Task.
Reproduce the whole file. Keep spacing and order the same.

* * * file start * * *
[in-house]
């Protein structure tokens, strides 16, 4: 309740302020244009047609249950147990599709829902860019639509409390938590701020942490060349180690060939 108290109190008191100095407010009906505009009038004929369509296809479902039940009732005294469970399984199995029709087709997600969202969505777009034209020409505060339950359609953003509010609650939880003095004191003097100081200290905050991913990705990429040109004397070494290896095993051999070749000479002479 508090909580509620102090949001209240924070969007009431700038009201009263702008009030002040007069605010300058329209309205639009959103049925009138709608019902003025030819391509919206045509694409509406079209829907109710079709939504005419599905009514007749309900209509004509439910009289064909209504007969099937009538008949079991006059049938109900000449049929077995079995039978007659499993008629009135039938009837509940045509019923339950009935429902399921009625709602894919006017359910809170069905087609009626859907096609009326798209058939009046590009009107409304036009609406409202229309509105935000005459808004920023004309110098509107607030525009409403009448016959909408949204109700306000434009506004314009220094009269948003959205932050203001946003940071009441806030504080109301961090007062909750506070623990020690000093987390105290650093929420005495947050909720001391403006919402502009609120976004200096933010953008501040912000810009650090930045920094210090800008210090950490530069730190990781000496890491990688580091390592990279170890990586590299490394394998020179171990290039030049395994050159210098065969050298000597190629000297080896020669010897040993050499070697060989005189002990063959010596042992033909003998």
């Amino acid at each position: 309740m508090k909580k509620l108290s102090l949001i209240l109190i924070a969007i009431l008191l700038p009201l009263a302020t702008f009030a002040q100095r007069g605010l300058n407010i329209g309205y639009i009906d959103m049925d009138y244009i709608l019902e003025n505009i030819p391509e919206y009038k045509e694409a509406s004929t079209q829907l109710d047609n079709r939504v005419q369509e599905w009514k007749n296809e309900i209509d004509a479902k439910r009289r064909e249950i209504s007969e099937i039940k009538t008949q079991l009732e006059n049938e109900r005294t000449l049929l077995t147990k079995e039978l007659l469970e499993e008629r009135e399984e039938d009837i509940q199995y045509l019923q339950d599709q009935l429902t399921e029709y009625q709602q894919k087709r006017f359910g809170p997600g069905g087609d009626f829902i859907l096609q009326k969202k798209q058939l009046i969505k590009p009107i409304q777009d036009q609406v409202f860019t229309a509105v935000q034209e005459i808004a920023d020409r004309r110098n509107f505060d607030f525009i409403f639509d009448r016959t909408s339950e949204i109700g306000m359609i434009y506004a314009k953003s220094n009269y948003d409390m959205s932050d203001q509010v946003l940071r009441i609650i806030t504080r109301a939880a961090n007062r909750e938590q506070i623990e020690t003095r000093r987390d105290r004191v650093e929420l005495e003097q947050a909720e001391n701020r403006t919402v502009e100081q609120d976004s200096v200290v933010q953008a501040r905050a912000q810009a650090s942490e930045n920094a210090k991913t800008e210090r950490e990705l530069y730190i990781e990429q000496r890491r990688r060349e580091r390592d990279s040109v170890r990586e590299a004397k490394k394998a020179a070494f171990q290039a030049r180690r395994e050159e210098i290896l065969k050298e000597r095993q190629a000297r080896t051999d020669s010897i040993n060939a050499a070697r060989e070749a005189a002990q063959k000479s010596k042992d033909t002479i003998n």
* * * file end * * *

[in-house]
């Protein structure tokens, strides 16, 4: 309740302020244009047609249950147990599709829902860019639509409390938590701020942490060349180690060939 108290109190008191100095407010009906505009009038004929369509296809479902039940009732005294469970399984199995029709087709997600969202969505777009034209020409505060339950359609953003509010609650939880003095004191003097100081200290905050991913990705990429040109004397070494290896095993051999070749000479002479 508090909580509620102090949001209240924070969007009431700038009201009263702008009030002040007069605010300058329209309205639009959103049925009138709608019902003025030819391509919206045509694409509406079209829907109710079709939504005419599905009514007749309900209509004509439910009289064909209504007969099937009538008949079991006059049938109900000449049929077995079995039978007659499993008629009135039938009837509940045509019923339950009935429902399921009625709602894919006017359910809170069905087609009626859907096609009326798209058939009046590009009107409304036009609406409202229309509105935000005459808004920023004309110098509107607030525009409403009448016959909408949204109700306000434009506004314009220094009269948003959205932050203001946003940071009441806030504080109301961090007062909750506070623990020690000093987390105290650093929420005495947050909720001391403006919402502009609120976004200096933010953008501040912000810009650090930045920094210090800008210090950490530069730190990781000496890491990688580091390592990279170890990586590299490394394998020179171990290039030049395994050159210098065969050298000597190629000297080896020669010897040993050499070697060989005189002990063959010596042992033909003998």
């Amino acid at each position: 309740m508090k909580k509620l108290s102090l949001i209240l109190i924070a969007i009431l008191l700038p009201l009263a302020t702008f009030a002040q100095r007069g605010l300058n407010i329209g309205y639009i009906d959103m049925d009138y244009i709608l019902e003025n505009i030819p391509e919206y009038k045509e694409a509406s004929t079209q829907l109710d047609n079709r939504v005419q369509e599905w009514k007749n296809e309900i209509d004509a479902k439910r009289r064909e249950i209504s007969e099937i039940k009538t008949q079991l009732e006059n049938e109900r005294t000449l049929l077995t147990k079995e039978l007659l469970e499993e008629r009135e399984e039938d009837i509940q199995y045509l019923q339950d599709q009935l429902t399921e029709y009625q709602q894919k087709r006017f359910g809170p997600g069905g087609d009626f829902i859907l096609q009326k969202k798209q058939l009046i969505k590009p009107i409304q777009d036009q609406v409202f860019t229309a509105v935000q034209e005459i808004a920023d020409r004309r110098n509107f505060d607030f525009i409403f639509d009448r016959t909408s339950e949204i109700g306000m359609i434009y506004a314009k953003s220094n009269y948003d409390m959205s932050d203001q509010v946003l940071r009441i609650i806030t504080r109301a939880a961090n007062r909750e938590q506070i623990e020690t003095r000093r987390d105290r004191v650093e929420l005495e003097q947050a909720e001391n701020r403006t919402v502009e100081q609120d976004s200096v200290v933010q953008a501040r905050a912000q810009a650090s942490e930045n920094a210090k991913t800008e210090r950490e990705l530069y730190i990781e990429q000496r890491r990688r060349e580091r390592d990279s040109v170890r990586e590299a004397k490394k394998a020179a070494f171990q290039a030049r180690r395994e050159e210098i290896l065969k050298e000597r095993q190629a000297r080896t051999d020669s010897i040993n060939a050499a070697r060989e070749a005189a002990q063959k000479s010596k042992d033909t002479i003998n």